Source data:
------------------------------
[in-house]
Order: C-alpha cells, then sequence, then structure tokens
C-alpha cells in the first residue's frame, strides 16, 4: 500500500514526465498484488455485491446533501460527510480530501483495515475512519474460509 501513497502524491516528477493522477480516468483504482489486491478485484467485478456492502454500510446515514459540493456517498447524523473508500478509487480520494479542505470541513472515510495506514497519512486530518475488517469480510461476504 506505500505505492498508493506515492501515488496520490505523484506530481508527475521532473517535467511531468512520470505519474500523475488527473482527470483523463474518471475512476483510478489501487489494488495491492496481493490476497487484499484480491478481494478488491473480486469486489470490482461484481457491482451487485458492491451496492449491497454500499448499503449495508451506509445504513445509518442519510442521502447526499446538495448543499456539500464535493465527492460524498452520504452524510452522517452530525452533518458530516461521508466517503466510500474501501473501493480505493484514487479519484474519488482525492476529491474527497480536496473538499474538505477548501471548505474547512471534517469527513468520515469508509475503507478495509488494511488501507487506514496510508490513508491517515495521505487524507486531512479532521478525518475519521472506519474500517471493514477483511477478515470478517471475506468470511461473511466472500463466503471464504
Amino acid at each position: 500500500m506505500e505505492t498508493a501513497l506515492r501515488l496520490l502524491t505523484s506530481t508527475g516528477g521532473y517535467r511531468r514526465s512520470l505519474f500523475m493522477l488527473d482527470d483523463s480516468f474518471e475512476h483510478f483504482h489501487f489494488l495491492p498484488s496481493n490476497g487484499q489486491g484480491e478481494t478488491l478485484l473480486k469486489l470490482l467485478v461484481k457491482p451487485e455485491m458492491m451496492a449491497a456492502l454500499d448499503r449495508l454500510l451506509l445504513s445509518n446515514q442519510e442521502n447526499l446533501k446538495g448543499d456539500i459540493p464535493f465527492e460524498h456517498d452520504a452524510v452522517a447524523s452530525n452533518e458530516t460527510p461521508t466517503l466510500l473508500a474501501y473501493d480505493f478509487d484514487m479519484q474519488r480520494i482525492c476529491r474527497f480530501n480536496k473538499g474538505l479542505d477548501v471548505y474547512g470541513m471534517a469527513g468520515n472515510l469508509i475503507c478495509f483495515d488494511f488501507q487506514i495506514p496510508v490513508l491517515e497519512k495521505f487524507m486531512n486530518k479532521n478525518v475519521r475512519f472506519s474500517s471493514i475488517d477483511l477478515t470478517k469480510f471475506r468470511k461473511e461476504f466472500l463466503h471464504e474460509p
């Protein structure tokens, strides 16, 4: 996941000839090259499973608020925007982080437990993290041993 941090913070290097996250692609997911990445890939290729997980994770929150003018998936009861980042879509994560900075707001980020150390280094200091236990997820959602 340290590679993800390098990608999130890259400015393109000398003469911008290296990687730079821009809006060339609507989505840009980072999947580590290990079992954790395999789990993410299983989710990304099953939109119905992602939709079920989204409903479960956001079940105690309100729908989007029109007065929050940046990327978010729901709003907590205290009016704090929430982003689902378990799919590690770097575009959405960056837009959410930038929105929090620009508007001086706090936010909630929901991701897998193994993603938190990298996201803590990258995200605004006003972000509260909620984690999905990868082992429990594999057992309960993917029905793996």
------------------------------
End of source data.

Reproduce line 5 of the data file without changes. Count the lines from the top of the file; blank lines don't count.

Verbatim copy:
């Protein structure tokens, strides 16, 4: 996941000839090259499973608020925007982080437990993290041993 941090913070290097996250692609997911990445890939290729997980994770929150003018998936009861980042879509994560900075707001980020150390280094200091236990997820959602 340290590679993800390098990608999130890259400015393109000398003469911008290296990687730079821009809006060339609507989505840009980072999947580590290990079992954790395999789990993410299983989710990304099953939109119905992602939709079920989204409903479960956001079940105690309100729908989007029109007065929050940046990327978010729901709003907590205290009016704090929430982003689902378990799919590690770097575009959405960056837009959410930038929105929090620009508007001086706090936010909630929901991701897998193994993603938190990298996201803590990258995200605004006003972000509260909620984690999905990868082992429990594999057992309960993917029905793996």